about the murder of Kiki Carmena a DEA agent,28 years ago in Mexico. Mexican wisdom is that the CIA had the DEA Agent tortured by the Mexican version of the CIA and he died.

Nice writing Phoenixhomesteads. I delivered the Republic from 1950 to 1968. Lots of good memories. Like delivering to Don Dedera's house on top of the hill on 16th Street. And Republic employee Mr. Winter down the hill.And delivering to John Jacobs on top of Moon Mountain and the Biltmore estates, and Deer Valley Airport among many. Maybe more later go to run.

Cheva? Cal, that's old school junkie talk. Mexican mud.

You nailed it, phoenixhomesteads. I am sorry that your family suffered through your father's decline, and I am sorry the newspaper business lost its way. I left after 30 years. It was just too hard to bear anymore.

My Dad worked for the R&G (as a linotype operator) when we first moved to Phoenix in 1950. I threw the paper at homes from '57 to '62.
Got the "read it every day " habit from then and it still remains; though I have to make do with the WaPo now. Looking at the "news" on a screen just isn't the same.
Every time I visit AZ, I'm amazed how far the "Republic" has sunk.

After a year of traveling, Dutch writer Niels Gerson Lohman wanted to visit New Orleans, the city that his father – who died a year ago – had a great love for. The U.S. customs officials thought different.

Reading the newspaper used tobe taught in school. You learned how articles were placed togher and how they were chosen. Papers are much more interesting than our electronic devices. On the other hand, the paper is not instant. The Republic has always had thereputation of being cheap to the reporters and getting rid of them when they have theexperience and chops to ask questions. Part of thereason Rogue is no longer here. Reporting, and getting paid for it, is transforming. It will be a bumpy road, but it will work out eventually.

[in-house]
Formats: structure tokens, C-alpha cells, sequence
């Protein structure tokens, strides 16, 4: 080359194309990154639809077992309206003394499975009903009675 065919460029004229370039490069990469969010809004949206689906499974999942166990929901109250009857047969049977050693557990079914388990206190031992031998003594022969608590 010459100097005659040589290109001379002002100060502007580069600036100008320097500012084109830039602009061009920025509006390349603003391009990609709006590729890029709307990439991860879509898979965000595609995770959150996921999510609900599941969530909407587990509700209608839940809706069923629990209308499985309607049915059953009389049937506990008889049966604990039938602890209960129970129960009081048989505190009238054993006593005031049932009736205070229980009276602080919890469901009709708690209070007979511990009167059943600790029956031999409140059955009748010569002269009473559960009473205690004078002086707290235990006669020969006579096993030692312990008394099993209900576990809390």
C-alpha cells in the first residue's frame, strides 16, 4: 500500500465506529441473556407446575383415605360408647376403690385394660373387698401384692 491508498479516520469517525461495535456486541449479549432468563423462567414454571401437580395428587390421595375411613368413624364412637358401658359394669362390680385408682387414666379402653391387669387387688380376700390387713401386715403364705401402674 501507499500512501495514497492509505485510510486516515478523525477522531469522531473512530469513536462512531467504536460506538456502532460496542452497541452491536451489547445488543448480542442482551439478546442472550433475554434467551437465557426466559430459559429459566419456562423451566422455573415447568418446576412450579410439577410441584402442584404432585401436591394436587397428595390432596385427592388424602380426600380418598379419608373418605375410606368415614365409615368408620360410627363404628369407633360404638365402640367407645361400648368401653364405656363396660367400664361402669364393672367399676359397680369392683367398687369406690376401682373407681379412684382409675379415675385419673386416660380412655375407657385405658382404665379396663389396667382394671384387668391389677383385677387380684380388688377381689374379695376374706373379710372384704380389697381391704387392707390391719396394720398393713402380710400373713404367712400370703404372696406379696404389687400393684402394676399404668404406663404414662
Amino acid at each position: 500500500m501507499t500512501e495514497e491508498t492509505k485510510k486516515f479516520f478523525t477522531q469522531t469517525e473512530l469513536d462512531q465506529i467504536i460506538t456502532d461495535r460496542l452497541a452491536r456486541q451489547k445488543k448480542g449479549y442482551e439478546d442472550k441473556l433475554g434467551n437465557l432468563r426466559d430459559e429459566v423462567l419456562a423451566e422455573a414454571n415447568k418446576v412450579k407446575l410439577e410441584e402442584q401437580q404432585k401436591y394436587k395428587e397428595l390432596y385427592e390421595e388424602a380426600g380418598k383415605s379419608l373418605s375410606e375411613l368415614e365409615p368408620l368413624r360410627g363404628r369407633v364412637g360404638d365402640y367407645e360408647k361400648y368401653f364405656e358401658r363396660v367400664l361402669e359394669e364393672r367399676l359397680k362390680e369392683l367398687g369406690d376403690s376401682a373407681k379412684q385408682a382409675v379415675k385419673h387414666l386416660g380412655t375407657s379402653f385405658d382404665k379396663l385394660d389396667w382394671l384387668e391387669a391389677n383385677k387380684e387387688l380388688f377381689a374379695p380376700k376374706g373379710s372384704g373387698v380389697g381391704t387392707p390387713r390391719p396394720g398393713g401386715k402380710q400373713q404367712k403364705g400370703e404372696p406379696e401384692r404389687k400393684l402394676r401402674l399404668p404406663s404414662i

JSNO, I am 73 plus. I was a Narc twice 30 plus years ago. In 59 I was a plaster and Rudy my hod carrier was murdered by a couple of Phoenix brothers in the Heroin business, that he was transporting Cheva for on the weekends.
Rudy was a six foot four inch tall handsome Mexican in really good shape. He was identified by the Virgin Mary Tattoo that covered his entire back when they dug him out of his shallow desert grave.

The trucks I hauled newspapers in U could wash the inside of the cab with a garden hose to clean out the newsprint ink away. The smell still lingers in my memory. and talking about the long haul. Hurley is still hauling the Republic.

Mike: I believe the Republic did not go all out for Don Bolles after he was murdered by idiot thugs. And they ran my pal Al Sitter into early retirement and then let the kooks shape their thinking about Talton.

So I dont read the Repulsive.

Re JSNO and "Mexican Mud and old junkie" and drug talk. In the plastering trade hod carriers made "mud"to be trowled into walls. A coincidence probably.

Speaking of mysteries... Reviewing Mr. Talton's first David Mapstone Mystery, "Concrete Desert":

I'm always on the lookout for your books but seldom come across them at the bargain basement prices I prefer when book hunting. So when I walked up to a particularly affordable second-hand collection and saw your name on the spine of a book I hadn't read, I yanked it off the shelf like someone who'd spotted a First Folio at the local garage sale.

It's an absolutely beautiful ("very fine", as a collector would say) hardcover first edition of Concrete Desert published by Thomas Dunne Books. It's even signed by the author, "To Joyce, with warm regards". Well, Joyce's loss is my gain.